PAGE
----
Help Streetlight Cadence Win All The Monies

(from left) Jonathon Franklin, Jesse Shiroma, Brian Webb and Chaz Umamoto BEN DECASTRO PHOTOS

(from left) Jonathon Franklin, Jesse Shiroma, Brian Webb and Chaz Umamoto BEN DECASTRO PHOTOS

Gosh, I can’t believe it’s been almost a year since I first sat down with Streetlight Cadence, and look at us now. I’m … well, the same. The band, though, has really taken off.

They successfully moved to California, and it seems a day doesn’t go by without some announcement of a show popping up in my Facebook or Instagram feed. Their latest album, Beyond Paradise, came out on iTunes last month and garnered Streetlight Cadence a second Na Hoku Hanohano Award for Alternative Album of the Year. And for the past eight months now, the band has been competing in AireLive’s Global Music Contest. They’re currently in third place — and they need your help to make it across the finish line in first.

The way it works is pretty simple. AireLive is a South Korean app similar to Periscope. So all Streetlight Cadence has to do is livestream performances, which fans can “like.” Each “like” equals one vote, and whoever gets the most wins a grand prize of $300,000.

Easier said than done, of course. Really, it sounds like Streetlight Cadence has been working themselves to the bone to increase their chances of winning. Guitarist Chaz Umamoto tells me that he and the rest of the band — violinist Jonathon Franklin, cellist Brian Webb, and accordionist and foot percussionist Jesse Shiroma (they all contribute vocals) — committed themselves to performing on the streets five days a week to create enough content to be voted on.

“We made a conscious decision to sacrifice our time, potential income and growth in order to strategically place ourselves in the overall competition,” Umamoto says. “We also chose not to publicly announce our involvement nor push for fan participation because we didn’t want to tax our fanbase for a long period of time.”


So if this is the first you’re hearing about it — like how I just found out about it earlier last week — and you want to get involved, now is the time. Voting for the contest ends June 30, and for Streetlight Cadence to win that $300,000 would mean, well, a lot to the band.

“For a bunch of friends who have embarked on this crazy journey to Los Angeles, we would love to know that the time we’ve invested into making Streetlight Cadence into a legitimate business and a long-term career has been worthwhile,” says Umamoto.

The money, should they win it, would go a long way in creating a more sustainable future as musicians. Working on an album or other projects, and committing to street performances five days a week is no long-term plan. But perhaps more importantly, it would give Streetlight Cadence the chance to essentially work under their own label — free of the restrictions and governing bodies that conventional record labels would impose on them. The band has worked too hard for the past six years to control and retain the rights to their own music — and that hopefully won’t be changing any time soon.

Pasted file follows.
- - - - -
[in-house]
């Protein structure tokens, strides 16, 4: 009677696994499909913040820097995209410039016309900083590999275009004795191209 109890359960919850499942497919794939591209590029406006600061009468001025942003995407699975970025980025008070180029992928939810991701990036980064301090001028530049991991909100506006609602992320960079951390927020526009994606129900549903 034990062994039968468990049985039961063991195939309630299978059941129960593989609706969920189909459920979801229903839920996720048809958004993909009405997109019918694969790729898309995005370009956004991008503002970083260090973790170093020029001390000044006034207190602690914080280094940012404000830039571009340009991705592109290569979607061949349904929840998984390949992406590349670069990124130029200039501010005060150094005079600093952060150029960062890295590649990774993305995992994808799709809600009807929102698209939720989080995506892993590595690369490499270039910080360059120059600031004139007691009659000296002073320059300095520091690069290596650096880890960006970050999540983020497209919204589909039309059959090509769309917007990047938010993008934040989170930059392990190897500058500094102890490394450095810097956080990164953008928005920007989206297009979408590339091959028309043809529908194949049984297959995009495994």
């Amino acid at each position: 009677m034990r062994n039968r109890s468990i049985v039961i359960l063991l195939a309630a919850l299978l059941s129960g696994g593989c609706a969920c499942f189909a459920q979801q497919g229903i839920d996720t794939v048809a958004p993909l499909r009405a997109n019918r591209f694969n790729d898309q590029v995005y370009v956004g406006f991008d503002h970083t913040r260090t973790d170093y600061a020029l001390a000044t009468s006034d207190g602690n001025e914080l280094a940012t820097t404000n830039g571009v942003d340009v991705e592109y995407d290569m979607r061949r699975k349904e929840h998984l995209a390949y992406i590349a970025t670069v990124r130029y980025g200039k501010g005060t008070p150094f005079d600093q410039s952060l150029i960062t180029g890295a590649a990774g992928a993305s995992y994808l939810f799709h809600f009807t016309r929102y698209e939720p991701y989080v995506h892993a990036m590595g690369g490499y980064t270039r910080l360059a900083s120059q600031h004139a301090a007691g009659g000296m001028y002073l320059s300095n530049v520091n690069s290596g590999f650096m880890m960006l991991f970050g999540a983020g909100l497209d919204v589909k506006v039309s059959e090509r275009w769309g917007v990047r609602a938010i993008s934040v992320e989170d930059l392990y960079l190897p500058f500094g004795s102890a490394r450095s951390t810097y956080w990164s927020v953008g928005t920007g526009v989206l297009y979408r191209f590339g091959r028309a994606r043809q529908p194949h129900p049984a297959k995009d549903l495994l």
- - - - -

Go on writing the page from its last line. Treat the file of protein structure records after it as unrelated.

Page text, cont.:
“Macklemore and Ryan Lewis did the same thing,” says Umamoto. “They positioned themselves so that their reach became wide enough that the record industry was forced to recognize them and play ball.”

In the meantime, Streetlight Cadence is gearing up to return to Hawaii for a two-week tour that will kick off with a performance from noon to 3 p.m. today (June 10) at Mai Tai Bar.

“It always feels great to be home,” says Umamoto. “Although only half of Streetlight Cadence was born in the islands, as a band we feel like this is our home.

“Truthfully, we like to work ourselves to the bone on tour,” he adds. “Touring is not a vacation, although a jump in the ocean is good for the soul. But we are eternally revitalized when we come back to Hawaii.”

While here, the band will continue promoting the Global Music Contest, and also will be shooting videos and recording music. Immediately after completing Beyond Paradise, the band got to work on their next album. There’s no release date yet, but Umamoto promises that Streetlight Cadence hopes to take their songwriting to the next level. For perspective, the band wrote 50 songs for Beyond Paradise (10 of which made it on the album). This next time around, they’re aiming for 100.

Speaking of Beyond Paradise, I just downloaded it from iTunes today and gave it a listen. I’m on my third time around, and I can’t imagine I’ll be stopping any time soon. The songs are catchier than ever, the sound itself is full-bodied and mixed well, and all of it just makes me so excited for the band — as excited about Streetlight Cadence as the first time I heard them perform.

If ever you’ve considered yourself a fan of the band, now might be a great time to ensure that Streetlight Cadence is able to continue doing what it loves and what you enjoy listening to.

For more information on the Global Music Contest and to vote, visit To find out when and where Streetlight Cadence will be performing in Honolulu, find them on Facebook and Instagram.